Mitchell Report Summary

Report on Steroid Drug Use in Major League Baseball by Senator George Mitchell

The Mitchell Report concluded:

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  • There was widespread use of illegal steroids and other performance-enhancing drugs by Major League Baseball players for more than a decade, in violation of federal law and baseball policy.
  • 78 players are named including players on all 30 teams: 54 players were not previously linked to drug use, 16 were identified in earlier press reports, 8 were linked to separate federal investigations.
  • The only advises disciplining players if the Commissioner determines their conduct was so serious that action is necessary to maintain the integrity of the game.
  • Major League Baseball's response to the drug problem was "slow to develop and initially ineffective".
  • Basball's current drug-testing program has only been partially effective and the League needs to do more to address the problem.
  • The players' union and the Major Leagues Baseball Players Association were "largely uncooperative" with the investigation.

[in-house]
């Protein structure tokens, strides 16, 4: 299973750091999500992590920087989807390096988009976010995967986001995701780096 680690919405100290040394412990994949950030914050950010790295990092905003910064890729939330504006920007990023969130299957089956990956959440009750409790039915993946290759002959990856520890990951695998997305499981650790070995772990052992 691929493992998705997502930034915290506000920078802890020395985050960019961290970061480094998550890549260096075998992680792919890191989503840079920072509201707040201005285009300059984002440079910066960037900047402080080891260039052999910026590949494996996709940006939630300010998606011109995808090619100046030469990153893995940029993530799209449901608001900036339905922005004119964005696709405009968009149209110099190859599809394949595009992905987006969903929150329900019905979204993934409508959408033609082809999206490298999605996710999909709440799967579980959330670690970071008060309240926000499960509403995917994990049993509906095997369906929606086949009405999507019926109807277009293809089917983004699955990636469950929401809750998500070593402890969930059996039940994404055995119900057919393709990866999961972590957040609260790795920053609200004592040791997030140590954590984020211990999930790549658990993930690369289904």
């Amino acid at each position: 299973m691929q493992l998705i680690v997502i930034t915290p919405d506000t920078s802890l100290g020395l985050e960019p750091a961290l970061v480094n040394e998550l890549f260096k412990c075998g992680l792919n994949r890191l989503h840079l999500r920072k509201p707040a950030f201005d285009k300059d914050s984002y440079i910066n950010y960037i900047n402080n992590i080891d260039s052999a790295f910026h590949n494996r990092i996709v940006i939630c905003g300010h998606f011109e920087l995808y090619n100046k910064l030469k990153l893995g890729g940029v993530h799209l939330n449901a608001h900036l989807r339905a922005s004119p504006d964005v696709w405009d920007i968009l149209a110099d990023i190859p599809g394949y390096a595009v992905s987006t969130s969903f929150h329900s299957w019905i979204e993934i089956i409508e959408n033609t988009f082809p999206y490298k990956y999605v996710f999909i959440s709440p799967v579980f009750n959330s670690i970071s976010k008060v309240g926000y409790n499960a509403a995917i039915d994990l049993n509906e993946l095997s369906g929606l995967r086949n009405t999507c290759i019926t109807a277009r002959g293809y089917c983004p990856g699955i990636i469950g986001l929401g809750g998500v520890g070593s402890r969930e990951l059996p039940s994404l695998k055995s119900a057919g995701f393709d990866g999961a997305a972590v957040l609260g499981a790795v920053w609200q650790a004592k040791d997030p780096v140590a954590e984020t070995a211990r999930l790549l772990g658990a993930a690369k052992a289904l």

• Recommends year-round, unannounced drug testing administered by an independent authority.
  • Use of performance-enhancing drugs by professional athletes encourages young people to use them with hundreds of thousands of high school-age athletes illegally using steroids.
  • Baseball should conduct a comprehensive education program to inform players and it's fans about the health dangers of performance-enhancing drugs.

Senator Mitchell interviewed more than 700 witnesses including 550 with various jobs in baseball and 68 former players. More than 400 other players refused to be interviewed. The Mitchell Report conludes that the use of steroids and human growth hormone "poses a serious threat to the integrity of the game" by giving users an unfair advantage. The Report raises questions about the validity of baseball records including those by home run leader Barry Bonds and top pitcher Roger Clemens.

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